Alberti, K. G., Exkel, R. H., Grundy, S. M., Zimmet, P. Z., Cleeman, J. I., Donato, K. A., et al. (2009). Harmonizing the metabolic syndrome: a joint interim statement of the International Diabetes Federation Task Force on Epidemiological and Prevention; National Heart, Lung, and blood Institute; American Heart Association; World Heart Federation; International Atherosclerosis Society; and International Association for the study of obesity. Circulation 120, 1640–1645. doi: 10.1161/CIRCULATIONAHA.109.192644

PubMed Abstract | CrossRef Full Text | Google Scholar

Amann, M., Runnels, S., Morgan, D. E., Trinity, J. D., Fjeldstad, A. S., Walter Wray, D., et al. (2011). On the contribution of group III and IV muscle afferents to the circulatory response to rhythmic exercise in humans. J. Physiol. 589, 3855–3866. doi: 10.1113/jphysiol.2011.209353

PubMed Abstract | CrossRef Full Text | Google Scholar

Asahara, R., Matsukawa, K., Ishii, K., Liang, N., and Endo, K. (2016). The prefrontal oxygenation and ventilatory responses at start of one-legged cycling exercise have relation to central command. J. Appl. Physiol. 121, 1115–1126. doi: 10.1152/japplphysiol.00401.2016

PubMed Abstract | CrossRef Full Text | Google Scholar

Bernstein, D. P. (1986). A new stroke volume equation for Thoracic Electrical Bioimpedance: theory and rationale. Crit. Care Med, 14, 904–909. doi: 10.1097/00003246-198610000-00017

PubMed Abstract | CrossRef Full Text | Google Scholar

Birdsill, A. C., Carlsson, C. M., Willette, A. A., Okonkwo, O. C., Johnson, S. C., Xu, G., et al. (2013). Low cerebral blood flow is associated with lower memory function in metabolic syndrome. Obesity 21, 1313–1320. doi: 10.1002/oby.20170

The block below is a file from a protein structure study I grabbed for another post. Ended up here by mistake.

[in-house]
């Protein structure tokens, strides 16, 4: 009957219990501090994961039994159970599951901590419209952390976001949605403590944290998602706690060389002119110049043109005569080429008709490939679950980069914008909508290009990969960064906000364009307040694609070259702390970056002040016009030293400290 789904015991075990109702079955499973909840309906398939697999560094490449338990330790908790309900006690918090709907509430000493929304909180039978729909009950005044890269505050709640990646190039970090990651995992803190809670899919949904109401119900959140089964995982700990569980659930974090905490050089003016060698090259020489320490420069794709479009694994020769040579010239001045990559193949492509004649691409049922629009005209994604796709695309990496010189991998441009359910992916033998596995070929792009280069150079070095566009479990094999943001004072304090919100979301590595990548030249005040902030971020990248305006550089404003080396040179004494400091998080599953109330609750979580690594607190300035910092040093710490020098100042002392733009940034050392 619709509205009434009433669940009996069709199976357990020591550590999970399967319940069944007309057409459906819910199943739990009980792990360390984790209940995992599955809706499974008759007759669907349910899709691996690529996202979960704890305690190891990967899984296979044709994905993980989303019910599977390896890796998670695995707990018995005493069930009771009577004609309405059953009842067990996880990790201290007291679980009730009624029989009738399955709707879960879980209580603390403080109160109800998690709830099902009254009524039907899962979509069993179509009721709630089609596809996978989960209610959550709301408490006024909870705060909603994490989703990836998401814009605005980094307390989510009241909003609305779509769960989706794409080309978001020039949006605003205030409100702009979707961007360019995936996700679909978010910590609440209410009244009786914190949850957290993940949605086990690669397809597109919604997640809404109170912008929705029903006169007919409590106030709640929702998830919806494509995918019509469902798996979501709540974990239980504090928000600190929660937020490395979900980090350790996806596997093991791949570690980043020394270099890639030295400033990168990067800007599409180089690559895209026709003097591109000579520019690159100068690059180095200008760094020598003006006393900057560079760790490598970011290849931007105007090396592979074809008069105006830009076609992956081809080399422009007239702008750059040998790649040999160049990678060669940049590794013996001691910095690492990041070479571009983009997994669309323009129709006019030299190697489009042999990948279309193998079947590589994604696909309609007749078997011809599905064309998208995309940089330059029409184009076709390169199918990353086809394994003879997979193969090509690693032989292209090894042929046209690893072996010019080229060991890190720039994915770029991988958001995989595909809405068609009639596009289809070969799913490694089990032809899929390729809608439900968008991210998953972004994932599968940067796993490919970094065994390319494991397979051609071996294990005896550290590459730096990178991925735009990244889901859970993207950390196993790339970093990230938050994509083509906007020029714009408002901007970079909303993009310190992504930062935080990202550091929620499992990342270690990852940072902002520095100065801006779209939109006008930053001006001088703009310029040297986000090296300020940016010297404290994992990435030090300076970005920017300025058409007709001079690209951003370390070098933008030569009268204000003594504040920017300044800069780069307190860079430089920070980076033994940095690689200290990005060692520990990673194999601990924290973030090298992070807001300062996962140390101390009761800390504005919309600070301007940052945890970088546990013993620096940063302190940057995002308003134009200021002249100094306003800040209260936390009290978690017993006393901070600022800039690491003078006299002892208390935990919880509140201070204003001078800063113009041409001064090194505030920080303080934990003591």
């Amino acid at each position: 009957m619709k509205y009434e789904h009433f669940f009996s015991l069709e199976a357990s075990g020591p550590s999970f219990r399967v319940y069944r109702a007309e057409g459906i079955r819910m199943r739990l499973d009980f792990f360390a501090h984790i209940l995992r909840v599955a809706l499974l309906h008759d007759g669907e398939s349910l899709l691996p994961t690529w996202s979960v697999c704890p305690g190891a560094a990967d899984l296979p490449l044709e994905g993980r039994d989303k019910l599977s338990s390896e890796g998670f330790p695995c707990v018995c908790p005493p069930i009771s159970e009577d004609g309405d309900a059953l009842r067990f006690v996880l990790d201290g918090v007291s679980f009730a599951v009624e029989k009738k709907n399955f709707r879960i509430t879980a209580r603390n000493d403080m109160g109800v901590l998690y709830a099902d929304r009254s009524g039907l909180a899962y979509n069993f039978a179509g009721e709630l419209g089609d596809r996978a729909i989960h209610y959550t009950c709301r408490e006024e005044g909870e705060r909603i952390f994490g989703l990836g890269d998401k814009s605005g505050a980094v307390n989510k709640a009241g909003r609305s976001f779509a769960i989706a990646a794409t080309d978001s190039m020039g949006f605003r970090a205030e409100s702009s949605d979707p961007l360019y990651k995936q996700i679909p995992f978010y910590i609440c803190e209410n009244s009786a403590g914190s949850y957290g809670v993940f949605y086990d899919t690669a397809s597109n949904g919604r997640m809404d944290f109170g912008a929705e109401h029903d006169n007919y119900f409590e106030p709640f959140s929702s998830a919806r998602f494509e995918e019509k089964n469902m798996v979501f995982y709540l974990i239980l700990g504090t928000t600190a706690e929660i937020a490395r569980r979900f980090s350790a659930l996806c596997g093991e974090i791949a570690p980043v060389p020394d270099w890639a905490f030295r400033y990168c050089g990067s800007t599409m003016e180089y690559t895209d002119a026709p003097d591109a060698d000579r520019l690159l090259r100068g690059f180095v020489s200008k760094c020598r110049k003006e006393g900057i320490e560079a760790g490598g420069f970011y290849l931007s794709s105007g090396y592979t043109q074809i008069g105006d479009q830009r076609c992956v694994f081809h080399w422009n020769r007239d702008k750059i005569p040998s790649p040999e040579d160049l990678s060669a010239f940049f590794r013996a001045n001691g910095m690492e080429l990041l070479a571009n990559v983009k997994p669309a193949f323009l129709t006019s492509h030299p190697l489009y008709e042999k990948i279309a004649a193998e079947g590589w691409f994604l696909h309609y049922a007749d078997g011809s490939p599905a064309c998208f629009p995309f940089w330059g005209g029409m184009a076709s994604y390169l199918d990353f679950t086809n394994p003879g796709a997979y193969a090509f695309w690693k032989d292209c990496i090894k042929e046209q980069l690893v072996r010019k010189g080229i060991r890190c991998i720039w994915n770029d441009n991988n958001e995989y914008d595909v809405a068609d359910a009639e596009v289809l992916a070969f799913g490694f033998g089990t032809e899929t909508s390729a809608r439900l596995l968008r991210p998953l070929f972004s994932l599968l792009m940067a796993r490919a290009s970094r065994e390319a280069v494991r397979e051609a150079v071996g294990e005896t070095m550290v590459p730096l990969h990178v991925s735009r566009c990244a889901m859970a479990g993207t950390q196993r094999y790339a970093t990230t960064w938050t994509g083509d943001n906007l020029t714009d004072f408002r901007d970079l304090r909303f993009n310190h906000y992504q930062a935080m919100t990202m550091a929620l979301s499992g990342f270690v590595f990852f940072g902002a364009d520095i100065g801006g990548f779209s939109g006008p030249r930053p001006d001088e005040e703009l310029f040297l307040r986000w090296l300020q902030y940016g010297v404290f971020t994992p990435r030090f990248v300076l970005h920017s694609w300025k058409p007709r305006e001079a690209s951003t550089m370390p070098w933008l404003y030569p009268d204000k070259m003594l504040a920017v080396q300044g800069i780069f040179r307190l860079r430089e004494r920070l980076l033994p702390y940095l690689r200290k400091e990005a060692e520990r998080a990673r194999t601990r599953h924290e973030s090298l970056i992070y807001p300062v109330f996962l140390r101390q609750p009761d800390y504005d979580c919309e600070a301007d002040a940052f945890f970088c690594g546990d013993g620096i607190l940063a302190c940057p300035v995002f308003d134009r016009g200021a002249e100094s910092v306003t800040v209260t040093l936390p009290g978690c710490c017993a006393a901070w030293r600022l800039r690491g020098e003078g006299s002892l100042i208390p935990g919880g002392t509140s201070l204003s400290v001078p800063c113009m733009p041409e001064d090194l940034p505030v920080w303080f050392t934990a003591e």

PubMed Abstract | CrossRef Full Text | Google Scholar

Boushel, R. (2010). Muscle metaboreflex control of the circulation during exercise. Acta Physiol. 199, 367–383. doi: 10.1111/j.1748-1716.2010.02133.x

PubMed Abstract | CrossRef Full Text | Google Scholar

Choi, H.-M., Stebbins, C. L., Lee, O.-T., Nho, H., Lee, J.-H., Chun, J.-M., et al. (2013). Augmentation of the exercise pressor reflex in pre-hypertension: roles of the muscle metaboreflex and mechanoreflex. Appl. Physiol. Nutr. Metab. 38, 209–215. doi: 10.1139/apnm-2012-0143

PubMed Abstract | CrossRef Full Text | Google Scholar

Crisafulli, A. (2017). The impact of cardiovascular diseases on cardiovascular regulation during exercise in humans: studies on metaboreflex activation elicited by the post-exercise muscle ischemia method. Curr. Cardiol. Rev. 13, 293–300. doi: 10.2174/1573403X13666170804165928

PubMed Abstract | CrossRef Full Text | Google Scholar

Crisafulli, A., Marongiu, E., and Ogoh, S. (2015). Cardiovascular reflexes activity and their interaction during exercise. Biomed. Res. Int. 2015:394183.

Google Scholar

Crisafulli, A., Milia, R., Lobina, A., Caddeo, M., Tocco, F., Concu, A., et al. (2008). Hemodynamic effect of metaboreflex activation in men after running above and below the velocity of the anaerobic threshold. Exp. Physiol. 93, 447–457. doi: 10.1113/expphysiol.2007.041863

PubMed Abstract | CrossRef Full Text | Google Scholar

Crisafulli, A., Milia, R., Vitelli, S., Caddeo, M., Tocco, F., Melis, F., et al. (2009). Hemodynamic responses to metaboreflex activation: insights from spinal cord-injured humans. Eur. J. Appl. Physiol. 106, 525–533. doi: 10.1007/s00421-009-1045-2

PubMed Abstract | CrossRef Full Text | Google Scholar

Crisafulli, A., Tocco, F., Milia, R., Angius, L., Pinna, M., Olla, S., et al. (2013). Progressive improvement in hemodynamic response to muscle metaboreflex in heart transplant recipients. J. Appl. Physiol. 114, 421–427. doi: 10.1152/japplphysiol.01099.2012

PubMed Abstract | CrossRef Full Text | Google Scholar